21.01.2019 | Repton
Celebrating Humphry Repton was organised by the Gardens Trust in 2018 to mark the bicentenary of his death. Repton was the last great landscape designer of the eighteenth century, and famous for his Red Books. County Gardens Trusts and other groups around the country arranged events and published books celebrating Repton’s work.
Repton was born in 1752 in Bury St Edmunds, Suffolk and first trained in the textile business. As he was unsuccessful in business, he set himself up as a landscape gardener. Repton went on to design around 400 hundred English landscapes and gardens, and became a worthy successor to the great Capability Brown.
Estates where Repton worked include Tatton Park in Cheshire, Uppark House in West Sussex, Welbeck Abbey in Nottinghamshire, and Woburn Abbey in Bedfordshire. He famously produced ‘Red Books’ or folios to present his proposed improvements, in order to show ‘before’ and ‘after’ views of the landscape.
Repton’s work links the landscape design of the eighteenth century and the gardenesque movement of the early Victorian years. At the end of his life he said ‘as a landscape designer I have never been superseded by a more successful rival. My own profession, like myself, was becoming extinct.’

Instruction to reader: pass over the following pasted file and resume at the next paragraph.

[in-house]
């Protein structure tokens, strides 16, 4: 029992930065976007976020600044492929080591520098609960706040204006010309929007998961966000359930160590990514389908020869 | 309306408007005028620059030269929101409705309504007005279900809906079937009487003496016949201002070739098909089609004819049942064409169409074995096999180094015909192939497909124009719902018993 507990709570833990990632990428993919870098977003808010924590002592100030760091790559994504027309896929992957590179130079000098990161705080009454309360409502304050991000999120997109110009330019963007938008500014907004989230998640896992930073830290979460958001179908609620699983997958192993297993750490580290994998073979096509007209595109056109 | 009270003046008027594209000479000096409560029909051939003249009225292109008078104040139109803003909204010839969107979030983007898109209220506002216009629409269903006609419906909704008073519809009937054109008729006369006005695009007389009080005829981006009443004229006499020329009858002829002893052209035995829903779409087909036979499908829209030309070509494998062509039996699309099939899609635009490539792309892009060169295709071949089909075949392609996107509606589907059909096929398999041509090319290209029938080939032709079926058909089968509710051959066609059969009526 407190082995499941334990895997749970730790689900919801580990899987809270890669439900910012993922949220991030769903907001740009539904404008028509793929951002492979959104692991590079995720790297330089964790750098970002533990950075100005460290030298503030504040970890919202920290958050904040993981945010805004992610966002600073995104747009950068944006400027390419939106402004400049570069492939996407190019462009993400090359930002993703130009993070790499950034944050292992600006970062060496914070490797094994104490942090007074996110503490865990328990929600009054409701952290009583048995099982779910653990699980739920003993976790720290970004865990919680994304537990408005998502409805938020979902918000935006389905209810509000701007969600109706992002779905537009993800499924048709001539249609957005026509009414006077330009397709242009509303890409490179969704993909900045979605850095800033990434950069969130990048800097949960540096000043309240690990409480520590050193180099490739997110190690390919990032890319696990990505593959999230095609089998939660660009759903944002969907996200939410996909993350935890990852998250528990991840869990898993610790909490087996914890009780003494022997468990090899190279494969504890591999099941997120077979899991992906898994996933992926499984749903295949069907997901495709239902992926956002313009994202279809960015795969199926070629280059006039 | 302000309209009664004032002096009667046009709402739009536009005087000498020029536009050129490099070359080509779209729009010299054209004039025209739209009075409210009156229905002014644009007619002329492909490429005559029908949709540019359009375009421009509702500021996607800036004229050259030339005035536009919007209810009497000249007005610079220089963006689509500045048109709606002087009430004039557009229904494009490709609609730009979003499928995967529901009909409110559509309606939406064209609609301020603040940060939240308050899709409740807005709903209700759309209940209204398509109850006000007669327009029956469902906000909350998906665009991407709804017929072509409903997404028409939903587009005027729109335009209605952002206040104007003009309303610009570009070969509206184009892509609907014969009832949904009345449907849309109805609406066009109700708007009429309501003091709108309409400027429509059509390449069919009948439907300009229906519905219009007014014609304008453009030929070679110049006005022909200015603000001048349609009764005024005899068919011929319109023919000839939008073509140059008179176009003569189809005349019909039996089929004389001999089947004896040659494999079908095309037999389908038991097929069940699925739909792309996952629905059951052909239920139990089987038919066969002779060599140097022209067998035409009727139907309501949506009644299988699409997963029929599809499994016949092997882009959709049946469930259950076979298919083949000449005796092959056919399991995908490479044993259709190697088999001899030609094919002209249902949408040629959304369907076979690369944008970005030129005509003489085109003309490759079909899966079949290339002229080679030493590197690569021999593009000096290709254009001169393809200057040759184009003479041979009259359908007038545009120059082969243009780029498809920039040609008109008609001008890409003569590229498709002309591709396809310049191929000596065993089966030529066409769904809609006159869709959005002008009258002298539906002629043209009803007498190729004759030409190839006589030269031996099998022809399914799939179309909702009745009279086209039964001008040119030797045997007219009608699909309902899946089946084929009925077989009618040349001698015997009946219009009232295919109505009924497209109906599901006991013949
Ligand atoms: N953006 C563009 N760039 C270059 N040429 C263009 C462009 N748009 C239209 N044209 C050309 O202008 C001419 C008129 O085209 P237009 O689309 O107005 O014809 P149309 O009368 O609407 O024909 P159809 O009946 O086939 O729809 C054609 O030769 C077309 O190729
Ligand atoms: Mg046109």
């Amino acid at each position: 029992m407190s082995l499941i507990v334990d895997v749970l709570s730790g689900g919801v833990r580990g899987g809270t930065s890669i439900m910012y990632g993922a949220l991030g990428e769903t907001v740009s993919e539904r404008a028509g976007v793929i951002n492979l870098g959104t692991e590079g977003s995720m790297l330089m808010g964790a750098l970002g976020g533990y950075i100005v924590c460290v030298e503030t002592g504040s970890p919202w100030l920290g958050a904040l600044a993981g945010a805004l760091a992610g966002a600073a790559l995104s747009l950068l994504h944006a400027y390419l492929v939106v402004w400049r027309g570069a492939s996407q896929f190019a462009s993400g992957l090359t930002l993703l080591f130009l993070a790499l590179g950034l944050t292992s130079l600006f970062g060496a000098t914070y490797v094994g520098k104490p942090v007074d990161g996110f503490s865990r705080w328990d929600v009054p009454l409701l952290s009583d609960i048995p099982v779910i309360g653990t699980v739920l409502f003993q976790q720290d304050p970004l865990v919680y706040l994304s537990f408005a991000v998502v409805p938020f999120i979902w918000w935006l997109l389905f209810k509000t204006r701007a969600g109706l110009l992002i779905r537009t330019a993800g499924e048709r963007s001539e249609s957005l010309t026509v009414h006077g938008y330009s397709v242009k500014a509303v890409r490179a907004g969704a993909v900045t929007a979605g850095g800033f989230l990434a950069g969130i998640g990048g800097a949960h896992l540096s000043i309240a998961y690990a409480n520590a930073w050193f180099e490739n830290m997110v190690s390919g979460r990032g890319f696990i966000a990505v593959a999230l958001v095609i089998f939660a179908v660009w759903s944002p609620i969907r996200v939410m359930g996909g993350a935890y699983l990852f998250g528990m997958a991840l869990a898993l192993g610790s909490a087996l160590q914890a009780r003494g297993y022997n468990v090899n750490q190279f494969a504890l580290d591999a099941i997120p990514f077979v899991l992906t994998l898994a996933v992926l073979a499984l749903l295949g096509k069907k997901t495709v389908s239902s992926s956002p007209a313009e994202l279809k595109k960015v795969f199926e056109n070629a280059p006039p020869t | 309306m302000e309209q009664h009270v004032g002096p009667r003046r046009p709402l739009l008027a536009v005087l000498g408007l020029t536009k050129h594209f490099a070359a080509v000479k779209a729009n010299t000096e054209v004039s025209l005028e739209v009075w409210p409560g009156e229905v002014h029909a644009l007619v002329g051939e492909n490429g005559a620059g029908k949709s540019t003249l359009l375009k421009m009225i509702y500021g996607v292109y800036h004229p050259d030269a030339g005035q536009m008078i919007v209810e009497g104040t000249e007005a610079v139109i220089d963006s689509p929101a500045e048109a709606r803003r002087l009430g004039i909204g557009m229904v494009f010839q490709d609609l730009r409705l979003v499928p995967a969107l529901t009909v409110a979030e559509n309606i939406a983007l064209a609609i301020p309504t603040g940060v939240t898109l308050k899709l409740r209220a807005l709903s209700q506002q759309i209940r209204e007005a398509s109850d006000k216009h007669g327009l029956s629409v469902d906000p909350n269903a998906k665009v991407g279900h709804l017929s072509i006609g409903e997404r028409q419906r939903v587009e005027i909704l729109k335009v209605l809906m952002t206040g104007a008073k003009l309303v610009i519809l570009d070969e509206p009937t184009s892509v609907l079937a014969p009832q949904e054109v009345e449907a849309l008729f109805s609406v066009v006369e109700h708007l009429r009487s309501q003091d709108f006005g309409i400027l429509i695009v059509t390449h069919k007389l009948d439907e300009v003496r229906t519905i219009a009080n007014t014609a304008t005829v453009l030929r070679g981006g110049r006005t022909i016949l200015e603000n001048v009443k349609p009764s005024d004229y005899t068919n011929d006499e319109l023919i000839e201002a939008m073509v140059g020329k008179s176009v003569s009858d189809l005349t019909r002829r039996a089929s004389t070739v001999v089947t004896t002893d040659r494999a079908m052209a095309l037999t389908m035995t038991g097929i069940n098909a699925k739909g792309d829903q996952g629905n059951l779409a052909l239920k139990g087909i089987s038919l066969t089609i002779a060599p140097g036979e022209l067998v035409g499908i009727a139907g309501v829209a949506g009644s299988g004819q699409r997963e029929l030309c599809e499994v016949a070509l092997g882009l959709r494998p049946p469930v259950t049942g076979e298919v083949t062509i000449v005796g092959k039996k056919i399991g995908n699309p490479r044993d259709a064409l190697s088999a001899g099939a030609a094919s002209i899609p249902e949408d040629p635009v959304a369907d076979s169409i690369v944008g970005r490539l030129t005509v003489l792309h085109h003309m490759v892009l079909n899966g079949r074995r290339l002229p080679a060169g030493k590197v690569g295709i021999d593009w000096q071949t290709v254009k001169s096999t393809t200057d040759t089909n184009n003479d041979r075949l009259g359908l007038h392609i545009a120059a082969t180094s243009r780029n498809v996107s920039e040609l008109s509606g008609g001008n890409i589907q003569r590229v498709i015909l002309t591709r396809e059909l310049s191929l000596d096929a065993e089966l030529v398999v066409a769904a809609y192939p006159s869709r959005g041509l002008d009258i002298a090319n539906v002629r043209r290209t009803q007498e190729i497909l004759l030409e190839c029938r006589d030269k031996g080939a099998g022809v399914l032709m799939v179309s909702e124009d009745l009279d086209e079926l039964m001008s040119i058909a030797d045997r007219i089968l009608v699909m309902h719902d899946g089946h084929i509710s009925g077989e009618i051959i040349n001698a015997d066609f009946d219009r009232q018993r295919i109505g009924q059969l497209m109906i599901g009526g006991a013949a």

Find out more about Humphry Repton’s life and work.
Watch talks about new research on Repton on our video page.
During the bicentenary, we compiled an archive of Humphry Repton research materials by County Gardens Trusts and others.
As part of the celebrations, Historic England added Humphry Repton’s landscapes to their interactive map of Designed Landscapes, You can find out more about research by Historic England on their Humphry Repton landscapes page.
The Repton Gazette is a blog which explores a range of questions about Repton’s work.
The Gardens Trust used the Repton bicentenary as a springboard for its Sharing Repton: Historic Landscapes for All project, made possible by money raised by National Lottery players. Sharing Repton piloted activities to help welcome wider local communities to Repton landscapes, and then shared the learning experience with a national network of supporters.